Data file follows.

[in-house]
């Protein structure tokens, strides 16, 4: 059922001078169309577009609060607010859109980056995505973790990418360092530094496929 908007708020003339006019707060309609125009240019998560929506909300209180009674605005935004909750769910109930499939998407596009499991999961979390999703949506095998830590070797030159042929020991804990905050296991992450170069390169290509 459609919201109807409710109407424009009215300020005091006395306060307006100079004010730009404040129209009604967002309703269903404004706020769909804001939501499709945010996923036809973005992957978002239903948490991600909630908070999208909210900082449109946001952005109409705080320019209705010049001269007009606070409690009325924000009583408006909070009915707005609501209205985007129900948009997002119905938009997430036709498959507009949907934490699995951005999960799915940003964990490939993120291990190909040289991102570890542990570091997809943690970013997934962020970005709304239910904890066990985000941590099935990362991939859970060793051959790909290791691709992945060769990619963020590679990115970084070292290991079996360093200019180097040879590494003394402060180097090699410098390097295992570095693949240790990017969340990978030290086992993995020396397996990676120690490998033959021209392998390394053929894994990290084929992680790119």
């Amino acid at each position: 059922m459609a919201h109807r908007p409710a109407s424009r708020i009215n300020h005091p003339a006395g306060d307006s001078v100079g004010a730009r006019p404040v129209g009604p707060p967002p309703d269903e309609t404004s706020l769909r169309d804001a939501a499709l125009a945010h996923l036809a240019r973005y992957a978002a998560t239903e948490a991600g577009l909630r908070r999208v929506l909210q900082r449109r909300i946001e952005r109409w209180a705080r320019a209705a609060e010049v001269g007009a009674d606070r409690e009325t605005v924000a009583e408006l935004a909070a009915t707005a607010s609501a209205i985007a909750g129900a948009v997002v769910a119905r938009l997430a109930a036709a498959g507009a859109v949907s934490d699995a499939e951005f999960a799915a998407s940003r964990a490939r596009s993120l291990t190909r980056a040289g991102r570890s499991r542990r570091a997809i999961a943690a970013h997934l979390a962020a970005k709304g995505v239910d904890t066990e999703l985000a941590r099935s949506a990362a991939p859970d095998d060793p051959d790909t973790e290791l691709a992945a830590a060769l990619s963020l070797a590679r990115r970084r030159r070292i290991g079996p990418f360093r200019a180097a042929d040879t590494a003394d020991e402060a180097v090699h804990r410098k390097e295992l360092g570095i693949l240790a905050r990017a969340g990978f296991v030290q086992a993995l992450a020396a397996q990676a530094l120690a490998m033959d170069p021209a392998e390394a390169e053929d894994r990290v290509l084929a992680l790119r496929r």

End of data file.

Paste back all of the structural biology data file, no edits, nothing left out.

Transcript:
[in-house]
């Protein structure tokens, strides 16, 4: 059922001078169309577009609060607010859109980056995505973790990418360092530094496929 908007708020003339006019707060309609125009240019998560929506909300209180009674605005935004909750769910109930499939998407596009499991999961979390999703949506095998830590070797030159042929020991804990905050296991992450170069390169290509 459609919201109807409710109407424009009215300020005091006395306060307006100079004010730009404040129209009604967002309703269903404004706020769909804001939501499709945010996923036809973005992957978002239903948490991600909630908070999208909210900082449109946001952005109409705080320019209705010049001269007009606070409690009325924000009583408006909070009915707005609501209205985007129900948009997002119905938009997430036709498959507009949907934490699995951005999960799915940003964990490939993120291990190909040289991102570890542990570091997809943690970013997934962020970005709304239910904890066990985000941590099935990362991939859970060793051959790909290791691709992945060769990619963020590679990115970084070292290991079996360093200019180097040879590494003394402060180097090699410098390097295992570095693949240790990017969340990978030290086992993995020396397996990676120690490998033959021209392998390394053929894994990290084929992680790119």
């Amino acid at each position: 059922m459609a919201h109807r908007p409710a109407s424009r708020i009215n300020h005091p003339a006395g306060d307006s001078v100079g004010a730009r006019p404040v129209g009604p707060p967002p309703d269903e309609t404004s706020l769909r169309d804001a939501a499709l125009a945010h996923l036809a240019r973005y992957a978002a998560t239903e948490a991600g577009l909630r908070r999208v929506l909210q900082r449109r909300i946001e952005r109409w209180a705080r320019a209705a609060e010049v001269g007009a009674d606070r409690e009325t605005v924000a009583e408006l935004a909070a009915t707005a607010s609501a209205i985007a909750g129900a948009v997002v769910a119905r938009l997430a109930a036709a498959g507009a859109v949907s934490d699995a499939e951005f999960a799915a998407s940003r964990a490939r596009s993120l291990t190909r980056a040289g991102r570890s499991r542990r570091a997809i999961a943690a970013h997934l979390a962020a970005k709304g995505v239910d904890t066990e999703l985000a941590r099935s949506a990362a991939p859970d095998d060793p051959d790909t973790e290791l691709a992945a830590a060769l990619s963020l070797a590679r990115r970084r030159r070292i290991g079996p990418f360093r200019a180097a042929d040879t590494a003394d020991e402060a180097v090699h804990r410098k390097e295992l360092g570095i693949l240790a905050r990017a969340g990978f296991v030290q086992a993995l992450a020396a397996q990676a530094l120690a490998m033959d170069p021209a392998e390394a390169e053929d894994r990290v290509l084929a992680l790119r496929r």